CONSIDERING DECORATIVE GLAZES AND TEXTURAL SURFACES
• Once there was an English pottery magazine called Pottery Quarterly compiled by Murray Fieldhouse (then of Tring.) There are still a few copies on my bookshelf, fly- spotted, musty and brown at the edges. I captured my first idea for 50/50 glazes from this publication. To be precise it was 1963, Vol 8, No 29, six and sixpence, page 20 ....Bryan Newman wrote:
"I get a lot of variation from the simple recipe of:45 wood ash, 55 ball clay, plus colouring oxides. This was at 1300oC with reduction and by adding red iron oxide I produced a lovely velvety red brown. I got a lighter ochre colour by taking out the red iron oxide and adding 20 tin oxide."
• I "rounded off" the recipe to half and half (ie 50 wood ash/50 China clay) and still use it as a dry textured engobe all these years later at 1260oC in oxidisation it usually results in a very dry surface and can look very lively when oxides and stains are added to it.
• I Found another 50/50 idea on page 164 of Emanuel Cooper's"Glazes. for the Studio Potter" (Batsford) 15 years later. It just looked so easy and straightforward This is how he presented it showing another ceramic surface that consisted of virtually only two basic ingredients. I have to say that I have discontinued the use of Barium Carb. in the last few years due to warnings of dire consequences from safety experts :
Nepheline Syenite 50 Barium Carbonate 50 copper carbonate 1.5
This all eventually led to the idea that a spoon of this and a spoon of that was such an easy way of starting a new recipe and could be rushed into the kiln at the last moment before a firing began
• Always looking for an easy way ,I began to do three things that changed my whole approach to glazing.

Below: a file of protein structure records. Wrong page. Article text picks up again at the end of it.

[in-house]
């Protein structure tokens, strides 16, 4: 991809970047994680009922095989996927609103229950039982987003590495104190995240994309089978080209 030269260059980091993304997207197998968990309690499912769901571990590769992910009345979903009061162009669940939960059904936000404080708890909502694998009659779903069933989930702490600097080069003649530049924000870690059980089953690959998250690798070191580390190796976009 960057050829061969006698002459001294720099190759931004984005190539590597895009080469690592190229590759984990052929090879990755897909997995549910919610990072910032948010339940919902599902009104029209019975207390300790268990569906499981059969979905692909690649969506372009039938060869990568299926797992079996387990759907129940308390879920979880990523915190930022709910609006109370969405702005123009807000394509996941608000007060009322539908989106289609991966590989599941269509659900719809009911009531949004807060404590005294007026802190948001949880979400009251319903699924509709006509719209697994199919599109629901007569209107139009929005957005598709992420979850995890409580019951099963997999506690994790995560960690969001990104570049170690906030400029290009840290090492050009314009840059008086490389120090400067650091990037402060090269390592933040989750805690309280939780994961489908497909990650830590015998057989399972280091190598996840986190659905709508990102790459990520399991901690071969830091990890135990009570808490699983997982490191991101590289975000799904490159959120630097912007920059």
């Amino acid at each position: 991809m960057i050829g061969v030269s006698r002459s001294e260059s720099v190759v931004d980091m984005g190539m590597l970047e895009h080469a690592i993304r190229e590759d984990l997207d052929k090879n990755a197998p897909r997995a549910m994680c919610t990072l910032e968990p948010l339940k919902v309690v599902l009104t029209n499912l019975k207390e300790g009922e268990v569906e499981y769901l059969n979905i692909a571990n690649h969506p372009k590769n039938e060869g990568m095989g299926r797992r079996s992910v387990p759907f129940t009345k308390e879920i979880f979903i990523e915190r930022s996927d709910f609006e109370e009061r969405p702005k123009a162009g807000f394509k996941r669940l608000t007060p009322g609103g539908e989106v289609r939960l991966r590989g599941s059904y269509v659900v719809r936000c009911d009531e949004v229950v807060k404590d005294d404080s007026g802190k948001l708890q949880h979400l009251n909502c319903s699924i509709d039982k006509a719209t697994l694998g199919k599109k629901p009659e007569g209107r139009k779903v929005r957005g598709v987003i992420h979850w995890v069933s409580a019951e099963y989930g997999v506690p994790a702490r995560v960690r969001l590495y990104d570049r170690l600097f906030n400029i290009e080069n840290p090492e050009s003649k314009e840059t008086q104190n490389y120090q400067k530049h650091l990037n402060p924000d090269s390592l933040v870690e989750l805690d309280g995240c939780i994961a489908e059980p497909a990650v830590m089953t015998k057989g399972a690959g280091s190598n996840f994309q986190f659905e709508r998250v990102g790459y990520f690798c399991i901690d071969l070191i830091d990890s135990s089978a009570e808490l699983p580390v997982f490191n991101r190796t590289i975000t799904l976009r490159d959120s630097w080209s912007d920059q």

• The first thing I started to do was to convert all my measurements to volumes using cups ,jugs, buckets, or handfuls instead of pounds, ounces, grams, or kilos!
• The second thing was to be really bold in adjusting numbers in borrowed recipes- definitely no decimal points and "rounding off" to tens.
• The third thing was to use smaller kilns and fire several times a week.
Hundreds of little clay boxes 15mm high walls on a 70mm by 50mm were filled, thickly at one end and thinly at the other, and stacked on top of each other
• This all eventually led to a really relaxed attitude towards glaze mixing and application of glaze and also led towards much experimentation. Using a smaller kiln and firing much more often resulted in quicker and more immediate learning The easy going approach spilled over into the whole area of surface treatment and removed the feeling that glazes could be overtired, under fired and go "wrong" In my my more expressive work it actually became more normal to look for and respond positively to "faults"and to enjoy the immense variety of activity that melting minerals can perform.
And so "gumboot technology" was born from a tendency to laziness in measurement, a distrust of the average and normal and a desire to use really activated surfaces on the clay.. A system of half and half , of 50/50, of equal volume quantities, spoons, cups, buckets,or gumboots of many ingredients produced very interesting results.
"What size gumboot " I hear someone ask!
Time for action------Take any of these materials and mix fifty/fifty with any other :
Borax• Frit • gerstley borate • lead bisilicate • any commercial eatherware glaze • wood ash • cement • plaster